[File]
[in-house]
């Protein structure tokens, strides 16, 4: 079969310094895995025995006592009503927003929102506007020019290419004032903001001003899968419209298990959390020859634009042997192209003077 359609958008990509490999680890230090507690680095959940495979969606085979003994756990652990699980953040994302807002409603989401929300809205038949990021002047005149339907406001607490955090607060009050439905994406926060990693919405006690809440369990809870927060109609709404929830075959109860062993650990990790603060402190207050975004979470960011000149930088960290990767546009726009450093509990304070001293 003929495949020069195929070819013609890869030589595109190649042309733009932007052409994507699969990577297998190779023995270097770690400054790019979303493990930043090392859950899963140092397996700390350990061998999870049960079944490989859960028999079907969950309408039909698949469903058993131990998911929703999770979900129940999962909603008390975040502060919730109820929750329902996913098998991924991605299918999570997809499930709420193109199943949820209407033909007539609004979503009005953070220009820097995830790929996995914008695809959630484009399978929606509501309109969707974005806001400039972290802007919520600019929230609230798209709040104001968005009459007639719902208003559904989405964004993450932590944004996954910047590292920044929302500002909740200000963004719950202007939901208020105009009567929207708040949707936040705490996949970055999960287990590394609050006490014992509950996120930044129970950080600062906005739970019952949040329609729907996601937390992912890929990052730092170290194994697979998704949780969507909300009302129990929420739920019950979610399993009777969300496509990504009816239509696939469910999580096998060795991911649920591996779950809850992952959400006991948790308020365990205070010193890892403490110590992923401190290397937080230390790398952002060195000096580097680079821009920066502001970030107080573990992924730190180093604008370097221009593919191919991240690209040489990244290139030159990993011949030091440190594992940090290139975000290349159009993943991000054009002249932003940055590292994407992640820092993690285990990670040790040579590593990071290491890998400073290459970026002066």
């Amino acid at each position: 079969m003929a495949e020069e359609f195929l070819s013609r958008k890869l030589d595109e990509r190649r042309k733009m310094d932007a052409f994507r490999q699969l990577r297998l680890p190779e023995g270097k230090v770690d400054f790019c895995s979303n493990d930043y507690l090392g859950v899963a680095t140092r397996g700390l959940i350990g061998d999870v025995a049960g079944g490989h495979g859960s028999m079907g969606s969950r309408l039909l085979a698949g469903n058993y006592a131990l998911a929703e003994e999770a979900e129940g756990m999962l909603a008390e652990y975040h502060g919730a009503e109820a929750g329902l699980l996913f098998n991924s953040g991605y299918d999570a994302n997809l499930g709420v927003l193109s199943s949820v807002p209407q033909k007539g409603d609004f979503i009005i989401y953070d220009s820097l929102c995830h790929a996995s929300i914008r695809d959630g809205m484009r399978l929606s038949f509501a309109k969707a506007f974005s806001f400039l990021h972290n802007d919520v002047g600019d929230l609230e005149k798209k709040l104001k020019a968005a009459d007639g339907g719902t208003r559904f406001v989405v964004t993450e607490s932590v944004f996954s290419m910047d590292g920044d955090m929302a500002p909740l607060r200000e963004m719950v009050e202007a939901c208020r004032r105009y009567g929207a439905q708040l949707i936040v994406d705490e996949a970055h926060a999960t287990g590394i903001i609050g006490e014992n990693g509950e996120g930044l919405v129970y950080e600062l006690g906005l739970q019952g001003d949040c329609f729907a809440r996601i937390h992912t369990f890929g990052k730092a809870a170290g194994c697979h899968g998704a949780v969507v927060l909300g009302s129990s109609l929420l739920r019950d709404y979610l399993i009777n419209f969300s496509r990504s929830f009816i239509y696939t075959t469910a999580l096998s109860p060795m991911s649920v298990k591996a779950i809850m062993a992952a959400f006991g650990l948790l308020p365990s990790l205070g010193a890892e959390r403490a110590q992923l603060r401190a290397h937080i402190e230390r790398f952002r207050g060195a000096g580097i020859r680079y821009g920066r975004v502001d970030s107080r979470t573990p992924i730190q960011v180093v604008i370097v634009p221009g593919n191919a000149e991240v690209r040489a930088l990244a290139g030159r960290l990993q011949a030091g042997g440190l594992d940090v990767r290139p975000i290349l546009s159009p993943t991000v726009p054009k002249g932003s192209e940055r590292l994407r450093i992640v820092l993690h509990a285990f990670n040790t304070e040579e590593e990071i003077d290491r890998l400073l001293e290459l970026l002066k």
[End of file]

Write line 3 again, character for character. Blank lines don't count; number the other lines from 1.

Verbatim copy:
């Amino acid at each position: 079969m003929a495949e020069e359609f195929l070819s013609r958008k890869l030589d595109e990509r190649r042309k733009m310094d932007a052409f994507r490999q699969l990577r297998l680890p190779e023995g270097k230090v770690d400054f790019c895995s979303n493990d930043y507690l090392g859950v899963a680095t140092r397996g700390l959940i350990g061998d999870v025995a049960g079944g490989h495979g859960s028999m079907g969606s969950r309408l039909l085979a698949g469903n058993y006592a131990l998911a929703e003994e999770a979900e129940g756990m999962l909603a008390e652990y975040h502060g919730a009503e109820a929750g329902l699980l996913f098998n991924s953040g991605y299918d999570a994302n997809l499930g709420v927003l193109s199943s949820v807002p209407q033909k007539g409603d609004f979503i009005i989401y953070d220009s820097l929102c995830h790929a996995s929300i914008r695809d959630g809205m484009r399978l929606s038949f509501a309109k969707a506007f974005s806001f400039l990021h972290n802007d919520v002047g600019d929230l609230e005149k798209k709040l104001k020019a968005a009459d007639g339907g719902t208003r559904f406001v989405v964004t993450e607490s932590v944004f996954s290419m910047d590292g920044d955090m929302a500002p909740l607060r200000e963004m719950v009050e202007a939901c208020r004032r105009y009567g929207a439905q708040l949707i936040v994406d705490e996949a970055h926060a999960t287990g590394i903001i609050g006490e014992n990693g509950e996120g930044l919405v129970y950080e600062l006690g906005l739970q019952g001003d949040c329609f729907a809440r996601i937390h992912t369990f890929g990052k730092a809870a170290g194994c697979h899968g998704a949780v969507v927060l909300g009302s129990s109609l929420l739920r019950d709404y979610l399993i009777n419209f969300s496509r990504s929830f009816i239509y696939t075959t469910a999580l096998s109860p060795m991911s649920v298990k591996a779950i809850m062993a992952a959400f006991g650990l948790l308020p365990s990790l205070g010193a890892e959390r403490a110590q992923l603060r401190a290397h937080i402190e230390r790398f952002r207050g060195a000096g580097i020859r680079y821009g920066r975004v502001d970030s107080r979470t573990p992924i730190q960011v180093v604008i370097v634009p221009g593919n191919a000149e991240v690209r040489a930088l990244a290139g030159r960290l990993q011949a030091g042997g440190l594992d940090v990767r290139p975000i290349l546009s159009p993943t991000v726009p054009k002249g932003s192209e940055r590292l994407r450093i992640v820092l993690h509990a285990f990670n040790t304070e040579e590593e990071i003077d290491r890998l400073l001293e290459l970026l002066k």